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The Cost of Discipleship: When God asks us to do what we do not understand.

The Cost of Discipleship: When God asks us to do what we do not understand.

Read Genesis 22

“Take now your son, your only son, whom you love…and offer him there as a burnt offering.”


God asked Abraham to do the unthinkable. It did not make any sense, and it confronted Abraham with the possibility that God was a blood-thirsty, capricious God like the pagan gods that were embraced by those surrounding him. Obedience is always easy when we understand what is expected, and it fits within the parameters of our perspective. But when God asks us to do something that conflicts with our thoughts, then we question and doubt God. It is easy to embrace the teaching and morality of scripture when it conforms to the morality and requirements that we regard as reasonable. But when it contradicts our viewpoints, we balk and justify why we should not obey his word. This is especially true today when our post-modern, relativistic society embraces a worldview that conflicts with the teaching of scripture. Rather than realign our perspective to the Bible, we label the scriptures as archaic and tainted by the personal biases of the writers. The Bible becomes a conveyer of a spiritual truth rather than the basis for all spiritual truth.

The struggle we have to align our perspective with the scriptures is the same struggle that Abraham confronted. How could a God who gave him a promise be a God who then seems to snatch the promise away in an act that is both despicable and evil? However, what is remarkable about Abraham’s response was not his willingness to sacrifice his child. Child sacrifice to appease the gods was part of the Canaanite cultic practices. What is remarkable is Abraham’s faith that God would fulfill the promise even in the face of an apparent contradiction. In verse 5, we read Abraham affirming to his servant that “we will worship and return to you.” In other words, Abraham was sure that even if God required him to sacrifice his son, his son was still the one through whom the promise of an eternal progeny would still be achieved. We see his confidence in God’s purpose and plan in verse 8 when he states to Isaac that God himself will provide the lamb. Even if God required the sacrifice of Isaac, Abraham was confident that God would raise him back to life. Abraham trusted and obeyed God because of his absolute faith and confidence in God’s plan, even if that plan required him to do that, which contradicted everything he believed about God. Abraham obeyed God by faith, not because of convenience.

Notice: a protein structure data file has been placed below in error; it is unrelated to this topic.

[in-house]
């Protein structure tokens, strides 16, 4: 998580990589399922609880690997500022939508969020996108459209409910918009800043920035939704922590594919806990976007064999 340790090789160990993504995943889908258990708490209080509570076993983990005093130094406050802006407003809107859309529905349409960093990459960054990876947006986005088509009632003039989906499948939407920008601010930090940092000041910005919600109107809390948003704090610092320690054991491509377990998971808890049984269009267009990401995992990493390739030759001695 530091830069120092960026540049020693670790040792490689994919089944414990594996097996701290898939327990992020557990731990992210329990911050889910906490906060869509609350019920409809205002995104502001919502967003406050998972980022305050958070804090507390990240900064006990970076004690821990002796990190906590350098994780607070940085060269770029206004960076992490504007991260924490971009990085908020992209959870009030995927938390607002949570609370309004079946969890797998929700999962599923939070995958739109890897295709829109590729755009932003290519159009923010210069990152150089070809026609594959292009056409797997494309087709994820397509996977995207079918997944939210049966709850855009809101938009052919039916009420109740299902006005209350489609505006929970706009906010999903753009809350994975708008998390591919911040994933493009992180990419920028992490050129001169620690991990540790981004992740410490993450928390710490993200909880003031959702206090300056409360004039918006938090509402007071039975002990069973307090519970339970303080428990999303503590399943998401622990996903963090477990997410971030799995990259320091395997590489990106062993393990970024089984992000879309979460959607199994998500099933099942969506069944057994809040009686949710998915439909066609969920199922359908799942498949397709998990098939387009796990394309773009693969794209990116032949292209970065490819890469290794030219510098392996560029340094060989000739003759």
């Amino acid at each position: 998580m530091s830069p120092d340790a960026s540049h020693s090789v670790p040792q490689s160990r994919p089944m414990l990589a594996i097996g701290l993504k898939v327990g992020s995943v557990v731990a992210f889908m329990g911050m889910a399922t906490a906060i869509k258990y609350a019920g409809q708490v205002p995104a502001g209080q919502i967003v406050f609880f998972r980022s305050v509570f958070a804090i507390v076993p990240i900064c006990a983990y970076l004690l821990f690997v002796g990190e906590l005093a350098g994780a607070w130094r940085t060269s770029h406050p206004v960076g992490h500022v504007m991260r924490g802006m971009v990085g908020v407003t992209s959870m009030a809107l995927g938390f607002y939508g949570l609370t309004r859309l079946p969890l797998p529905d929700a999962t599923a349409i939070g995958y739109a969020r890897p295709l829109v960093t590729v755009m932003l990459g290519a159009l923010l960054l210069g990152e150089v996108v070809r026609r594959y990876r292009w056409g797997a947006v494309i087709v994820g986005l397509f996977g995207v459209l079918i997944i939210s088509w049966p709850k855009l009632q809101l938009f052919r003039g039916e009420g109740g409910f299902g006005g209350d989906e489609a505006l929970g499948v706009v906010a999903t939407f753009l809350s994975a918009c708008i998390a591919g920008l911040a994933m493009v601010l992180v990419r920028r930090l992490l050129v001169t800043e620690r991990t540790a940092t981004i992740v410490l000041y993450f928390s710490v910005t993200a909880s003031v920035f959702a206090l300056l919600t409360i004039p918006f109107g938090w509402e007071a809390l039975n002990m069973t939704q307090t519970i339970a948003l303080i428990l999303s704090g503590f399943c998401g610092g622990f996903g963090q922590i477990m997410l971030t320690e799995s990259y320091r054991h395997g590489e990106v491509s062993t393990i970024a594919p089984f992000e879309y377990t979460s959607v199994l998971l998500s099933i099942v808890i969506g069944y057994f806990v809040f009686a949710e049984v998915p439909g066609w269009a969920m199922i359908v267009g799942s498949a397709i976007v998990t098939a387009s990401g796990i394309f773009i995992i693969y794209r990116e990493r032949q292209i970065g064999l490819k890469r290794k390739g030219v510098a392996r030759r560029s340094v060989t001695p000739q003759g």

This unflinching faith is what brings us to the heart of being a disciple. We do not always agree with what the Bible teaches. It conflicts with our thoughts, our perspectives, and our worldview. When it does, do we strive to conform the Bible to our viewpoint and beliefs, or do we conform our thoughts to scripture? Are we willing to trust God’s word even when we do not understand, or it contradicts what we think is true and correct? This is what distinguished Abraham. Abraham completely trusted in God and his Word that he conformed every action, every thought to God, even if it seemed to require the unthinkable.

As Christ points out in John 14:15, the characteristic of a true disciple of Christ gives uncompromising obedience to God and his word. This obedience is not measured by how we obey when it is easy and agree with the commands. It is measured by our willingness to follow even when it is costly and confusing. A genuine disciple obeys Christ in all things, especially when we do not fully understand.

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